Faint blue galaxy

The faint blue galaxy (F.B.G.) problem in astrophysics first arose with observations starting in 1978 that there were more galaxies with a bolometric magnitude > 22 than then-current theory predicted.[1][2][3] Galaxies can appear faint because they are small or because they are far away. Neither explanation, nor any combination, initially matched the observations. The distribution of these galaxies has since been found to be consistent with Cosmic inflation, measurements of the Cosmic Microwave Background, and a nonzero cosmological constant, that is, with the existence of the now-accepted dark energy.[4][5] It thus serves as a confirmation of supernova observations requiring dark energy.

A second problem arose in 1988, with even deeper observations showing a much greater excess of faint galaxies.[6] These are now interpreted as dwarf galaxies experiencing large bursts of stellar formation, resulting in blue light from young, massive stars.[7] Thus F.B.G.s are extremely bright for their size and distance.

Most F.B.G.s appear between red-shift 0.5 and 2. It is believed that they disappear as separate objects by merger with other galaxies.[8][9]

References

  1. ^ Kron R 1978 Ph.D. Thesis, University of California, Berkeley
  2. ^ Peterson, B.A.; Ellis, R.S.; Kibblewhite, E.J.; Bridgeland, M.T.; Hooley, T.; Horne, D. (Nov 1, 1979), "Number magnitude counts of faint galaxies", Astrophysical Journal Letters, 233: L109–L113, Bibcode:1979ApJ...233L.109P, doi:10.1086/183087
  3. ^ Tyson, J.A.; Jarvis, J.F. (June 15, 1979), "Evolution of galaxies - Automated faint object counts to 24th magnitude", Astrophysical Journal Letters, 230: L153–L156, Bibcode:1979ApJ...230L.153T, doi:10.1086/182982
  4. ^ Yoshii, Yuzuru; Takahara, Fumio (Nov 1, 1989), "On the redshift-volume measurement of the cosmological density parameter", Astrophysical Journal, 346: 28–33, Bibcode:1989ApJ...346...28Y, doi:10.1086/167983
  5. ^ David C., Koo (June 21–23, 1989). "The evolution of field galaxies - Is Omega = 1?". Evolution of the universe of galaxies; Proceedings of the Edwin Hubble Centennial Symposium. Berkeley, CA: Astronomical Society of the Pacific. pp. 268–285. Bibcode:1990ASPC...10..268K.
  6. ^ Broadhurst, T.J.; Ellis, R.S.; Shanks, T. (Dec 1, 1988), "The Durham/Anglo-Australian Telescope faint galaxy redshift survey", Monthly Notices of the Royal Astronomical Society, 235 (3): 827–856, Bibcode:1988MNRAS.235..827B, doi:10.1093/mnras/235.3.827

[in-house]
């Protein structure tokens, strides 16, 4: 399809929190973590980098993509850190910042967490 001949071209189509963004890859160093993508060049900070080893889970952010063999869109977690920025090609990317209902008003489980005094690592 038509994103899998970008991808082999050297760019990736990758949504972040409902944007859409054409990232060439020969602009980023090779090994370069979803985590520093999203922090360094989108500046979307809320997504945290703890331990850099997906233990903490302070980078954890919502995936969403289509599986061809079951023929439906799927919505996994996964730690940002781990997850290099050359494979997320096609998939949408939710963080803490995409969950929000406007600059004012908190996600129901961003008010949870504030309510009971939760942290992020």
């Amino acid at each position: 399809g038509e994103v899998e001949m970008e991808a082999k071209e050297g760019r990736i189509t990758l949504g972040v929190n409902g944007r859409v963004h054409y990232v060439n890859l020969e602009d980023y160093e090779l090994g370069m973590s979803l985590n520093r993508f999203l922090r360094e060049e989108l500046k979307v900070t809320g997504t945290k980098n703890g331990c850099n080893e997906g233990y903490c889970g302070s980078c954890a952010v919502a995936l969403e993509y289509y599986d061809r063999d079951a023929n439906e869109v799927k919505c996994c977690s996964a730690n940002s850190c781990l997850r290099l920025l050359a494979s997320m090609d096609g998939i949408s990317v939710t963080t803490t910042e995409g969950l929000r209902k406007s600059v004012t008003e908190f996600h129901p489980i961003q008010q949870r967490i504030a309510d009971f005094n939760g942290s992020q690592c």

7. ^ Colless, Matthew; Ellis, Richard S.; Broadhurst, T.J.; Taylor, Keith; Peterson, Bruce A. (March 1993), "Faint blue galaxies - High or low redshift?", Monthly Notices of the Royal Astronomical Society, 261: 19–38, Bibcode:1993MNRAS.261...19C, doi:10.1093/mnras/261.1.19
  8. ^ Carlberg, R.G. (November 1992), "Merging and fast galaxy evolution", Astrophysical Journal Letters, 399 (1): L31–L34, Bibcode:1992ApJ...399L..31C, doi:10.1086/186599
  9. ^ Carlberg, R.G.; Charlot, Stephane (September 1992), "Faint galaxy evolution via interactions", Astrophysical Journal, 397 (1): 5–13, Bibcode:1992ApJ...397....5C, doi:10.1086/171759
Coma Filament

Coma Filament is a galaxy filament. The filament contains the Coma Supercluster of galaxies and forms a part of the CfA2 Great Wall.

Lynx–Ursa Major Filament

Lynx–Ursa Major Filament (LUM Filament) is a galaxy filament.The filament is connected to and separate from the Lynx–Ursa Major Supercluster.

Perseus–Pegasus Filament

Perseus–Pegasus Filament is a galaxy filament containing the Perseus-Pisces Supercluster and stretching for roughly a billion light years (or over 300/h Mpc). Currently, it is considered to be one of the largest known structures in the universe. This filament is adjacent to the Pisces–Cetus Supercluster Complex.

Radio Galaxy Zoo

Radio Galaxy Zoo (RGZ) is an internet crowdsourced citizen science project that seeks to locate supermassive black holes in distant galaxies. It is hosted by the web portal Zooniverse. The scientific team want to identify black hole/jet pairs and associate them with the host galaxies. Using a large number of classifications provided by citizen scientists they hope to build a more complete picture of black holes at various stages and their origin. It was initiated in 2010 by Ray Norris in collaboration with the Zooniverse team, and was driven by the need to cross-identify the millions of extragalactic radio sources that will be discovered by the forthcoming Evolutionary Map of the Universe survey. RGZ is now led by scientists Julie Banfield and Ivy Wong. RGZ started operations on 17 December 2013.

Ursa Major Filament

Ursa Major Filament is a galaxy filament. The filament is connected to the CfA Homunculus, a portion of the filament forms a portion of the "leg" of the Homunculus.

Morphology
Structure
Active nuclei
Energetic galaxies
Low activity
Interaction
Lists
See also

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